YouTube Chief Executive Officer Susan Wojcicki is stepping down from the role after nine years running the Google video division, handing the reins to Neal Mohan.
Wojcicki said in a blog post that she planned to "start a new chapter" focused on her family, health and personal projects. She'll also take an advisory role, working across Google and parent Alphabet Inc.
Google's first landlord
Although she became one of the most respected female executives in the male-dominated tech industry, Wojcicki will also be remembered as Google's first landlord.
Shortly after Google co-founders Larry Page and Sergey Brin incorporated their search engine into a business in 1998, Wojcicki rented the garage of her Menlo Park, California, home to them for $1,700 a month.
Page and Brin — both 25 at the time — continued to refine their search engine in Wojcicki's garage for five months before moving Google into a more formal office and later persuaded their former landlord to come work for their company.
“It would be one of the best decisions of my life," Wojcicki wrote in the announcement of her departure.
In 2006, Google bought Wojcicki's home to serve as a monument to the roots of a company now valued at $1.2 trillion. During Wojcicki’s career at Google, Brin became her brother-in-law when he married her sister, Anne, in 2007. Brin and Anne Wojcicki divorced in 2015.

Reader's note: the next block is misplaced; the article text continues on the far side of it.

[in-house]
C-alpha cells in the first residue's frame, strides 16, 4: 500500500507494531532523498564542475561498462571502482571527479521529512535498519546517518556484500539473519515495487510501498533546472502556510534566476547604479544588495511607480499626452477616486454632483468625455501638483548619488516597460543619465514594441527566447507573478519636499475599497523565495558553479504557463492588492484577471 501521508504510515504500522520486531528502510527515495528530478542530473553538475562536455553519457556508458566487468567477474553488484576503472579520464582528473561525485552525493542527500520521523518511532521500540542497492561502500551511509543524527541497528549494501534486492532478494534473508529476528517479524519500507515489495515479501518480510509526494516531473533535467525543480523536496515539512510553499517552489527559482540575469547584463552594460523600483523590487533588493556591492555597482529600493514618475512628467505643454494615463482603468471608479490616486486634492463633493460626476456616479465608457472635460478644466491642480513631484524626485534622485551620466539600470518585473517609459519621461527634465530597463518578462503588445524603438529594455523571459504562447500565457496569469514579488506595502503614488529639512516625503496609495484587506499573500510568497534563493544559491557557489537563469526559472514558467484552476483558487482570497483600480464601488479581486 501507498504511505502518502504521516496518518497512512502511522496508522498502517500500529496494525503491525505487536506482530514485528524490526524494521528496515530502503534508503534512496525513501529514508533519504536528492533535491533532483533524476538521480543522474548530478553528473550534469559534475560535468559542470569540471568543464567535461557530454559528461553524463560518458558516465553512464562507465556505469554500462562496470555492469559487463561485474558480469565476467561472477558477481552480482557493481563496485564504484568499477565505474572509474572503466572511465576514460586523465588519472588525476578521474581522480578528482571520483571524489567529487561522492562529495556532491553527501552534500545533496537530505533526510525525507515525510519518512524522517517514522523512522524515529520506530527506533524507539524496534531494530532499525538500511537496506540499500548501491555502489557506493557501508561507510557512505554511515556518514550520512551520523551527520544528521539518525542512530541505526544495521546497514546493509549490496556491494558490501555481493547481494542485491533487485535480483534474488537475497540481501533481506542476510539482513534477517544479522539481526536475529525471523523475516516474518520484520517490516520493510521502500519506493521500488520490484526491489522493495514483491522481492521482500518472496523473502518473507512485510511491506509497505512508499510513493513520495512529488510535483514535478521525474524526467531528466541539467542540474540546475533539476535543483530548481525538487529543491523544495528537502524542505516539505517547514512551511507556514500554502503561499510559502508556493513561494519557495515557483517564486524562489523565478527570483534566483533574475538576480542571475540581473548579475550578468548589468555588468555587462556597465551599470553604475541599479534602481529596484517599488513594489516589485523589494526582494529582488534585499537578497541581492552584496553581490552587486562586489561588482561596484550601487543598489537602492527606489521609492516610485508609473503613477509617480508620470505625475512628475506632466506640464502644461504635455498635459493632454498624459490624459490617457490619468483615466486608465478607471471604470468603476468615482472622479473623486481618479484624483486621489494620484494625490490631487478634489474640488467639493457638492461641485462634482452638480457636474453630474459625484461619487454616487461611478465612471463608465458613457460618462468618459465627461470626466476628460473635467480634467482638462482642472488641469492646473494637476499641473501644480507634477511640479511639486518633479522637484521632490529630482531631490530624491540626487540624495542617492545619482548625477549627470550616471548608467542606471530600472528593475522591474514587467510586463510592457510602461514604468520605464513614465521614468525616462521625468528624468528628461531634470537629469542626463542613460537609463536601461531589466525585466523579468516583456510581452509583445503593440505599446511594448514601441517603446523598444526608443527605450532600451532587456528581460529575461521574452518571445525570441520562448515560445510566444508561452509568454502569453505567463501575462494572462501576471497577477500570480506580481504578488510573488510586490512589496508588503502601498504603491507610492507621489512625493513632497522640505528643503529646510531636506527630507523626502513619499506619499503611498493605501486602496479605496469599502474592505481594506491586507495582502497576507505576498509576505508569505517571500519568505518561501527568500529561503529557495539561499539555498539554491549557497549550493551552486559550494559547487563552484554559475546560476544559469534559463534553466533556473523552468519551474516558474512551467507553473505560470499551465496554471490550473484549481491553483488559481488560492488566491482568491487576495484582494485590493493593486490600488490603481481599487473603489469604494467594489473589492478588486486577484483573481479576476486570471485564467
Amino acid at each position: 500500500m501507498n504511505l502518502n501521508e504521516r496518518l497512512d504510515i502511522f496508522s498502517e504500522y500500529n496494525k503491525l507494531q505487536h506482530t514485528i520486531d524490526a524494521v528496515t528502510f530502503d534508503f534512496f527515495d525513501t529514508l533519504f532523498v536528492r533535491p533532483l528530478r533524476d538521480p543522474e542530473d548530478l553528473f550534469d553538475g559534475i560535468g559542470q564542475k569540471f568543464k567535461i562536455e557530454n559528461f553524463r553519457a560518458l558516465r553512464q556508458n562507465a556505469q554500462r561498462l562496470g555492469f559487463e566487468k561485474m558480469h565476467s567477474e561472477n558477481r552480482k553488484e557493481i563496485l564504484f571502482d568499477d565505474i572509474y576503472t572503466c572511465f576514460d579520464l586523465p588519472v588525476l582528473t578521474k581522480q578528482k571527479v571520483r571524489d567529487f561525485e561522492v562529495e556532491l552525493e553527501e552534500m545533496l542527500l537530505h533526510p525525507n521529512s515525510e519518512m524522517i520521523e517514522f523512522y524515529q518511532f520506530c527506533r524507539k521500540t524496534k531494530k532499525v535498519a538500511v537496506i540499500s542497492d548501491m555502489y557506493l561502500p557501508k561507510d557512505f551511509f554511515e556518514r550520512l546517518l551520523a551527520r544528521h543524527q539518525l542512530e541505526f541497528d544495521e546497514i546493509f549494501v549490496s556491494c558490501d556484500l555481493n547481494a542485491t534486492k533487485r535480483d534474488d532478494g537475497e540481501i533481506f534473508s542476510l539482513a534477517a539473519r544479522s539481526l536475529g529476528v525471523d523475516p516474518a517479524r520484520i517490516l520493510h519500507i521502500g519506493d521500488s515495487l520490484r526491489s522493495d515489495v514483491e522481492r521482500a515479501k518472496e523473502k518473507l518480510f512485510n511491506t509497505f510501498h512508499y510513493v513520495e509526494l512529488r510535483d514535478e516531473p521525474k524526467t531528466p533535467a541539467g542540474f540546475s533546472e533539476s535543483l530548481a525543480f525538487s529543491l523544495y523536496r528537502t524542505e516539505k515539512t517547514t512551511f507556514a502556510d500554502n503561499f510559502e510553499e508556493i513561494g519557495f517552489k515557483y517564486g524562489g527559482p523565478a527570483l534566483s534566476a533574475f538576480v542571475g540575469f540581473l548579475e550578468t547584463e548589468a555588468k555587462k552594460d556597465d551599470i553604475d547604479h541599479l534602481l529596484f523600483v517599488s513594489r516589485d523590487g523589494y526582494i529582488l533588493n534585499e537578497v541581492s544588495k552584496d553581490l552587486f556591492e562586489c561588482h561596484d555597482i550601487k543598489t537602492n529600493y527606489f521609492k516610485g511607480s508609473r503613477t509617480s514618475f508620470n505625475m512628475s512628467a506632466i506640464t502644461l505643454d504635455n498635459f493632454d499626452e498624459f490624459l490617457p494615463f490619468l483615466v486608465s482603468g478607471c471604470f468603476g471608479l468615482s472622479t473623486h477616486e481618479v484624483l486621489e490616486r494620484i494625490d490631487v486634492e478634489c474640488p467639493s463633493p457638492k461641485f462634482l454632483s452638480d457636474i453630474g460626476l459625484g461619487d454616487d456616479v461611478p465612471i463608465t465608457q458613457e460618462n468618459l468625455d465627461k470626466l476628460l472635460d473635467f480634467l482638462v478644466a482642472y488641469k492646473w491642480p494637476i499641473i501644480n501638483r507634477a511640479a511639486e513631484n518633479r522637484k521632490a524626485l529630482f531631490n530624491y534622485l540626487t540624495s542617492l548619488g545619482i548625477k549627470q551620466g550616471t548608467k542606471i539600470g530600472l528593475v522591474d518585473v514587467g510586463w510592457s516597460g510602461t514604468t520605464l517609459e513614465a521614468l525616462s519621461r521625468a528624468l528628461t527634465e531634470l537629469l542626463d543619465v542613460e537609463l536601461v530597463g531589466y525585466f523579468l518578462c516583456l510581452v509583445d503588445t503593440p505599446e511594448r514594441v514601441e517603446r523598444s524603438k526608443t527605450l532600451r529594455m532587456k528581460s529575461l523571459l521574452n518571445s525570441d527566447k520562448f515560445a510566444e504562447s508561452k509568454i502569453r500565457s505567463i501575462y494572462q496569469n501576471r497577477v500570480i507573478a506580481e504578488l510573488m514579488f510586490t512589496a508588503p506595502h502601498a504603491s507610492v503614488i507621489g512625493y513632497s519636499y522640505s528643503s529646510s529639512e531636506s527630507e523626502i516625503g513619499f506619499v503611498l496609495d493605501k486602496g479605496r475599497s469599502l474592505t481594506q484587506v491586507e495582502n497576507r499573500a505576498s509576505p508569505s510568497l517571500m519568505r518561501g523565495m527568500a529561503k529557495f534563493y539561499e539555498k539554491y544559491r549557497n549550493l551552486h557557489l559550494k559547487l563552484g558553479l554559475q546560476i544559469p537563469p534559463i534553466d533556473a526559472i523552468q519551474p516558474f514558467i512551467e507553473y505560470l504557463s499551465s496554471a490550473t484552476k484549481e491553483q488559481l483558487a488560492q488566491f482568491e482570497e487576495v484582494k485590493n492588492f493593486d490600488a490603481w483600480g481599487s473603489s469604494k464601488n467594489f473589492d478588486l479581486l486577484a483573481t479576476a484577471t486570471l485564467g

YouTube's challenging times
Wojcicki's departure comes at a time when YouTube is facing one of its most challenging periods since Google bought what was then a quirky video site facing widespread complaints about copyright infringement in 2006 for an announced price of $1.65 billion. The all-stock deal was valued at $1.76 billion by the time the transaction closed.
Although Google was initially derided for paying so much for a video service whose future appeared to be in doubt, it turned out to be a bargain. Besides becoming a cultural phenomenon that attracts billions of viewers, YouTube also has become a financial success with ad revenue totaling $29 billion last year. That was up from annual ad revenue of $8 billion in 2017 when Google's corporate parent, Alphabet Inc., began to disclose YouTube's financial revenue.
But YouTube's ad revenue during the final six months of last year dropped 5% from the previous year — the first extended downturn that the video service has shown since Alphabet peeled back its financial curtain. Analysts are worried the slump will continue this year, one of the reasons Alphabet's stock price has fallen 11% since it released its most recent quarterly report two weeks ago.